Thousands of people took to the streets of Hungary's capital Budapest Sunday to protest legislation that a university founded by U.S. billionaire George Soros says is aimed at shutting it down.
There is growing opposition in Hungary and abroad to a bill proposed by Prime Minister Viktor Orban's government that would tighten regulations on foreign universities.
Central European University, founded by Soros in 1991, says the bill is aimed at driving it out of the country, a charge the government has denied.
The proposed new rules affect universities from non-European Union countries and would ban their awarding of Hungarian diplomas without an agreement between national governments.
Such institutions also would be required to have operations in their home countries.
The future of the CEU, which does not have a U.S. campus, now "depends on talks between the governments of Hungary and the United States," Orban said on Friday. He also said the "Soros university" was "cheating" because it can award both a Hungarian diploma and an American one, which gives it an "unfair advantage" over local institutions.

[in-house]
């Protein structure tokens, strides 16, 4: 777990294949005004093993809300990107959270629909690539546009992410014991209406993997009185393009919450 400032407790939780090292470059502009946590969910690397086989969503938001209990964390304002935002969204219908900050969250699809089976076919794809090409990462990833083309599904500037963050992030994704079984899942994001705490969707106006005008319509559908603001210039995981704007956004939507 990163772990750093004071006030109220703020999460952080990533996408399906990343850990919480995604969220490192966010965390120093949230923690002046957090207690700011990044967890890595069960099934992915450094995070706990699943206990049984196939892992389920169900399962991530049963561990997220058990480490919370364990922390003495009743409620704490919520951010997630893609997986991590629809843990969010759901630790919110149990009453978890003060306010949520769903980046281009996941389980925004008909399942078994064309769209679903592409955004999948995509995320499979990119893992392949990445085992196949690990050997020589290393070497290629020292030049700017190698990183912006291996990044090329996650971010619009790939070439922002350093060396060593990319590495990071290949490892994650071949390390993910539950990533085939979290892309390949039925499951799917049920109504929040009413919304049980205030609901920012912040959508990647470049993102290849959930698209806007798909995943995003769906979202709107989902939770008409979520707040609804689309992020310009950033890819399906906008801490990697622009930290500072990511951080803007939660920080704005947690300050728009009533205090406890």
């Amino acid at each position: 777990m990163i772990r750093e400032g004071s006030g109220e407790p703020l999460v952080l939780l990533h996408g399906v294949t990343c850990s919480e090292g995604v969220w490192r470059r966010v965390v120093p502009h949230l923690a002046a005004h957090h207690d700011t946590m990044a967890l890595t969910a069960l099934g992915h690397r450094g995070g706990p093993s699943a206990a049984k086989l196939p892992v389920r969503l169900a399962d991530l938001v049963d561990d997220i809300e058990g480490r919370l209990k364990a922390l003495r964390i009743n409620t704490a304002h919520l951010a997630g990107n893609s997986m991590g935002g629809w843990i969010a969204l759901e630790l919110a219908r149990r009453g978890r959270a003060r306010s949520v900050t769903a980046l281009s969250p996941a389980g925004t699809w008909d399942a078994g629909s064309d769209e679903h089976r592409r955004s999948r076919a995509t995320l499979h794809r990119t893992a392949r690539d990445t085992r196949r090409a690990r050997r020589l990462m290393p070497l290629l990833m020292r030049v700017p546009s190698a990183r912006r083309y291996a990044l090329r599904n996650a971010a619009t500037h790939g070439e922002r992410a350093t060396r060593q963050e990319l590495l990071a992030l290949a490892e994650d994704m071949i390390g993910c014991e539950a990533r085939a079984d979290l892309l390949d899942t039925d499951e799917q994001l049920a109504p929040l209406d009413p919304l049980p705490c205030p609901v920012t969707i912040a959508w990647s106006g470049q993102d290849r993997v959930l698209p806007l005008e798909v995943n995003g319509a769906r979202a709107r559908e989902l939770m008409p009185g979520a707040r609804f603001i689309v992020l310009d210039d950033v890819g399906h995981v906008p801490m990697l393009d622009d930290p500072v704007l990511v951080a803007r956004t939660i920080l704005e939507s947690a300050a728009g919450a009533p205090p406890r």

Hungarian scholars and teaching organizations, as well as more than 500 leading international academics, including 17 Nobel laureates, have come out in support of CEU, saying it is one of the preeminent centers of thought in the country.
CEU enrolls more than 1,400 students from 108 countries.